NHS sets net-zero emissions target for 2040
Despite the ongoing challenges in dealing with the coronavirus pandemic, NHS England has signalled its intention to reach net-zero emissions through a plethora of new initiatives that will see 40 net-zero hospitals created alongside a £50m LED lighting upgrade.
National Health Service in England (NHS England) will target net-zero emissions by 2040, with an intermediate target to reduce emissions by 80% between 2028 and 2032. The NHS will also aim to reduce emissions under its influence, including travel and suppliers, to net-zero by 2045. This also includes an 80% reduction in emissions by 2036 to 2039.
Employing more than 1.2 million people in England, the NHS accounts for 4% of the UK’s carbon footprint. In comparison, the UK’s aviation sector accounts for 6%.
A decarbonisation plan has been introduced that will see 40 new net-zero hospitals created as part of the Government’s Health Infrastructure Plan. A new Net-Zero Carbon Hospital Standard will also be introduced. Engagement will be issued with suppliers to ensure that they comply or exceed the net-zero commitment.
The NHS will aim to reduce emissions from transport by piloting the world’s first zero-emissions ambulance by 2022. A shift to zero-emission vehicles has been given a deadline of 2032.
In addition, the NHS will phase-out coal boilers and implement a £50m LED lighting replacement across the entire NHS estate. According to the organisation, this move will improve patient experience and comfort and save £3bn in energy bills over the next 10 years.
Commenting on the announcement, Jeni Miller, executive director of Global Climate and Health Alliance said: “In May, health professionals from around the world called upon world leaders to ensure a “healthy recovery” from Covid-19 by strengthening health systems and investing in environmental stewardship, lest we emerge from one health crisis only to be faced with the next.
“By setting an ambitious net-zero target and mapping out a path to achieve it, NHS England’s commitment shows how this philosophy can be put into practice. The NHS example should serve as a role model for health systems around the world, as well as a spur to governments to increase their own climate commitments, and ensure a healthier future.”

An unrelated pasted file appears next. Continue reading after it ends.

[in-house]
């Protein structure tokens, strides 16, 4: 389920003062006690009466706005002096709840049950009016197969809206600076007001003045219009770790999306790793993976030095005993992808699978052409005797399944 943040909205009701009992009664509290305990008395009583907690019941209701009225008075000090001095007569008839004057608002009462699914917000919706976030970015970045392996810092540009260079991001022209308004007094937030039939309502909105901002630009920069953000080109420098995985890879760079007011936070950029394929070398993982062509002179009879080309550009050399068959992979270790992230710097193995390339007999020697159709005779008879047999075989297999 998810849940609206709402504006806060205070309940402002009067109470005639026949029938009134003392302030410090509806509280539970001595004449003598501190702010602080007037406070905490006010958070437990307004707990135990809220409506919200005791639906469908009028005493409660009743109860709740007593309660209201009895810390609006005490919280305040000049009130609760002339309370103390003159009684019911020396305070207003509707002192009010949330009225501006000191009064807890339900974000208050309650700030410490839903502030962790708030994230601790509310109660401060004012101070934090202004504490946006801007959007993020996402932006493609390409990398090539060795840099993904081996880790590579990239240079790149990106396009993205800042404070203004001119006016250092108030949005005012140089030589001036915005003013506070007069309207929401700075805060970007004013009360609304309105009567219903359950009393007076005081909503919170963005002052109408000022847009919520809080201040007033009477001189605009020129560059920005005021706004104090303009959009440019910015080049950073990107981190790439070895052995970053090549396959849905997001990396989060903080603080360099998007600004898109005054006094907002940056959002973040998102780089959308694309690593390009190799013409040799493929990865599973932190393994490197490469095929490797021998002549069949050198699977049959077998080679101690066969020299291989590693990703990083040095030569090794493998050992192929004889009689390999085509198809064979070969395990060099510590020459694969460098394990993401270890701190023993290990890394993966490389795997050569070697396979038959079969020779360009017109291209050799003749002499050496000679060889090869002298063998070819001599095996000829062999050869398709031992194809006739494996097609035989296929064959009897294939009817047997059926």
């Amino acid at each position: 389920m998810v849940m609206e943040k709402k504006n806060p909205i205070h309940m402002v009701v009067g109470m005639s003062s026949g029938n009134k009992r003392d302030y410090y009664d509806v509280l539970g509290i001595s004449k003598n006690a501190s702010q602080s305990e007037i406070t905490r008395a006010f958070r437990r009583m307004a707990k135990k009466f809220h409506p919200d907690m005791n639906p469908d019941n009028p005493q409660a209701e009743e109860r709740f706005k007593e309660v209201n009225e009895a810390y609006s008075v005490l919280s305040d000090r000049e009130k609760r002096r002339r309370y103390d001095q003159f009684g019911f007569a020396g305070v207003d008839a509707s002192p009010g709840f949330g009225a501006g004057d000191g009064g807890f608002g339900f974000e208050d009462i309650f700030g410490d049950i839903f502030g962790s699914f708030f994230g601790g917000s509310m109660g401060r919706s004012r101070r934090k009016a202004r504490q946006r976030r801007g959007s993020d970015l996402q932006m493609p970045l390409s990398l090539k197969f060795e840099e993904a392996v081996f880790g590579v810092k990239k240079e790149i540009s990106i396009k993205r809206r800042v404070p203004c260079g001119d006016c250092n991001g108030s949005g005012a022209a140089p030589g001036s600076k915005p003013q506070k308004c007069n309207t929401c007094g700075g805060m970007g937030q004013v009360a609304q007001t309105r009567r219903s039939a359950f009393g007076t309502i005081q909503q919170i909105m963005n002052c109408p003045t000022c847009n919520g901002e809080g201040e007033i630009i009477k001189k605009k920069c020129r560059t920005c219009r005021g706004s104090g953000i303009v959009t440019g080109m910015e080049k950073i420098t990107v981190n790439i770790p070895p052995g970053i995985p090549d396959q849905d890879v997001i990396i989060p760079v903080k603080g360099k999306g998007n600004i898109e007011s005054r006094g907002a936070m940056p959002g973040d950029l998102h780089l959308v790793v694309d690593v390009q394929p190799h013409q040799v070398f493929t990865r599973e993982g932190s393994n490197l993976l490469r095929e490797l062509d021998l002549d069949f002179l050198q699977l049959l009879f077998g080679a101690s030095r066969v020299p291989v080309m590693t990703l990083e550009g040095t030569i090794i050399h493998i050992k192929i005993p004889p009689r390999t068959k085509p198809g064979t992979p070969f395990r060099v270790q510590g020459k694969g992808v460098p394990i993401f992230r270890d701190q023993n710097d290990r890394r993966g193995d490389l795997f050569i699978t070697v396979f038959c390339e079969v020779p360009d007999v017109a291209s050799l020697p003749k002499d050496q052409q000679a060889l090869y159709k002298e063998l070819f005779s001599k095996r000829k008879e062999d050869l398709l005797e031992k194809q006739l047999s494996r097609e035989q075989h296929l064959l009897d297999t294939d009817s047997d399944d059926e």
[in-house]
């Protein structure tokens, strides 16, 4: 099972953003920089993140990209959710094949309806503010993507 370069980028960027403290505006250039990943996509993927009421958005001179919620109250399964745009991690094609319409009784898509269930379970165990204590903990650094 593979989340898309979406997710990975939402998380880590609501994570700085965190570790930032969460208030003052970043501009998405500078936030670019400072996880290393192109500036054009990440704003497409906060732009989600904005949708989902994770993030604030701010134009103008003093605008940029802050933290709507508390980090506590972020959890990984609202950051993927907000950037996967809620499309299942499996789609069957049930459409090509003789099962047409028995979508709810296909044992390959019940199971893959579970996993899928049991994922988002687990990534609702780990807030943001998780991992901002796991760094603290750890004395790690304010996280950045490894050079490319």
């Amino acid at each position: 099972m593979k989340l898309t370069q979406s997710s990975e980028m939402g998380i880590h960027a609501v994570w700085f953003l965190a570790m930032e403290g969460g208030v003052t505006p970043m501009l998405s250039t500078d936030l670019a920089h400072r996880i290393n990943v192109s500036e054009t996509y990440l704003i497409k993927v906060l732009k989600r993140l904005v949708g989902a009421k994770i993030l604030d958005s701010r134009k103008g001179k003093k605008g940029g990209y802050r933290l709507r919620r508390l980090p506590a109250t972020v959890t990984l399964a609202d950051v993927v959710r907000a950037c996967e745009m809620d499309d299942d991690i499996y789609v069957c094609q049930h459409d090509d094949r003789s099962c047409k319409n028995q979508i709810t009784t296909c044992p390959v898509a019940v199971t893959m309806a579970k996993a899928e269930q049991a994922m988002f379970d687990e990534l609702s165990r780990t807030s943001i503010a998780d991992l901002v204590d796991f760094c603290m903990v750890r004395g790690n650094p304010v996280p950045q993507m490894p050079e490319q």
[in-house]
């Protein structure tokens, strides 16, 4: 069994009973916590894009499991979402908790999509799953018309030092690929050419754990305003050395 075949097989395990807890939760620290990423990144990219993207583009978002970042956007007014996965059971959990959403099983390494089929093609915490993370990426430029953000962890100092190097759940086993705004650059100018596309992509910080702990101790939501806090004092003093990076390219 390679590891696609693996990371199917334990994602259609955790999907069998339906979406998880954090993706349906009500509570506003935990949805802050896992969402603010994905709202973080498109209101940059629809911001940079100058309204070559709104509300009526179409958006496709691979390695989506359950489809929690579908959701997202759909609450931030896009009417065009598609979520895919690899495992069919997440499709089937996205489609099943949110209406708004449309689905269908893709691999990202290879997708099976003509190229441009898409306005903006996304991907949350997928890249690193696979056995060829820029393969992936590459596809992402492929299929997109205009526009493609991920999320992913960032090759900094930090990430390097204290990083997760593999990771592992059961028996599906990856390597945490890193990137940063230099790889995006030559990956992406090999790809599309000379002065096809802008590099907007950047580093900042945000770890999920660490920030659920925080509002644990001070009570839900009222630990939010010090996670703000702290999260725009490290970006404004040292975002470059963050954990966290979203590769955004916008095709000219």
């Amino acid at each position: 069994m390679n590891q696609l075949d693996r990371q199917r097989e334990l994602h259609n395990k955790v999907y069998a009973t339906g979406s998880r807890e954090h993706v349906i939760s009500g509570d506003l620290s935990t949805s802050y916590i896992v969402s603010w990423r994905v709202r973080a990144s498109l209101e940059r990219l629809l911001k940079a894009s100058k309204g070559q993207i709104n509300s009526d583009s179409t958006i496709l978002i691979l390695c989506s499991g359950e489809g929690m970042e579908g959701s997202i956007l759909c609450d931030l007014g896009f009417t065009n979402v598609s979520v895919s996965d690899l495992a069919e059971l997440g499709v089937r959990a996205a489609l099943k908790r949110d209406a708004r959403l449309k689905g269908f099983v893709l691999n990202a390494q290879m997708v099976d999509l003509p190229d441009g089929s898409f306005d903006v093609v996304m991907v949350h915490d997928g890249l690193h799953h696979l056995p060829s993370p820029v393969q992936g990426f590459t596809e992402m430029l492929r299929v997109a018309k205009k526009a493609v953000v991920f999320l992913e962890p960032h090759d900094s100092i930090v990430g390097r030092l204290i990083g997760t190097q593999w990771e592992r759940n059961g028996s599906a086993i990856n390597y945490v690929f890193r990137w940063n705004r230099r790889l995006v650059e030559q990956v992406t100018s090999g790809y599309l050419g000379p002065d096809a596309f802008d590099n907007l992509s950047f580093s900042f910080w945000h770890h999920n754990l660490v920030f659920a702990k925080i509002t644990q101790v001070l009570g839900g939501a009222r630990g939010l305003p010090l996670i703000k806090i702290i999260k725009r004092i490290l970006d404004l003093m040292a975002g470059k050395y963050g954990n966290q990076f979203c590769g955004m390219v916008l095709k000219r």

As referenced, a coalition of global healthcare organisations, backed by more than 40 million healthcare professionals, coordinated a written plea to governments to deliver health-based and climate-focused economic recoveries from the coronavirus pandemic.
Backed by the World Health Organisation (WHO), the Global Climate and Health Alliance and campaign group Every Breath Matters, a letter has been sent to world leaders calling for the creation of a green recovery from the coronavirus pandemic.
Signatories of the letter account for more than half of the global healthcare workforce and calls for investments that protect and prioritise public healthcare and medical jobs, while also calling for green approaches to energy, transport and agriculture. It is believed that greener approaches will help phase-out polluting fossil fuels and improve air quality and public health as a result.
More than 11% of the NHS’s estate has been switched to renewable electricity, under an energy deal signed by its Property Services arm earlier this year.
Following on from the renewables announcement, Cornwall and Isles of Scilly’s sustainability and transformation partnership (STP), which includes all key NHS provisions across the region, set a 2030 net-zero target back in March.
Under the new commitment, all of these organisations will work together to create a system-wide environment plan, headlined by a target to deliver net-zero operational carbon emissions by the end of the decade.
However, MPs on the Environmental Audit Committee (EAC) have warned that the Government must better support the NHS to go fossil-fuel-free and to adapt to the impacts of global warming and nature loss on public health.
MPs note that the NHS failed to meet the Climate Change Act’s original target of a 34% reduction in emissions between 1990 and 2020, and now fear that it will now miss the 2030 51% target and 2050 net-zero target without targeted policy interventions.
MPs on the committee are particularly concerned about the fact that there are no “firm commitments” to phase out coal and oil use by the NHS, and would like deadlines for these fossil fuels set at 2023-4 and 2028-9 respectively.
The NHS Long Term Plan’s requirements for fleet decarbonisation are also under fire from the EAC. While the plan details a commitment for two-thirds of NHS vehicles to be low-emission by 2028, the EAC heard evidence that a 100% target, deadlined at 2035 at the latest, is necessary.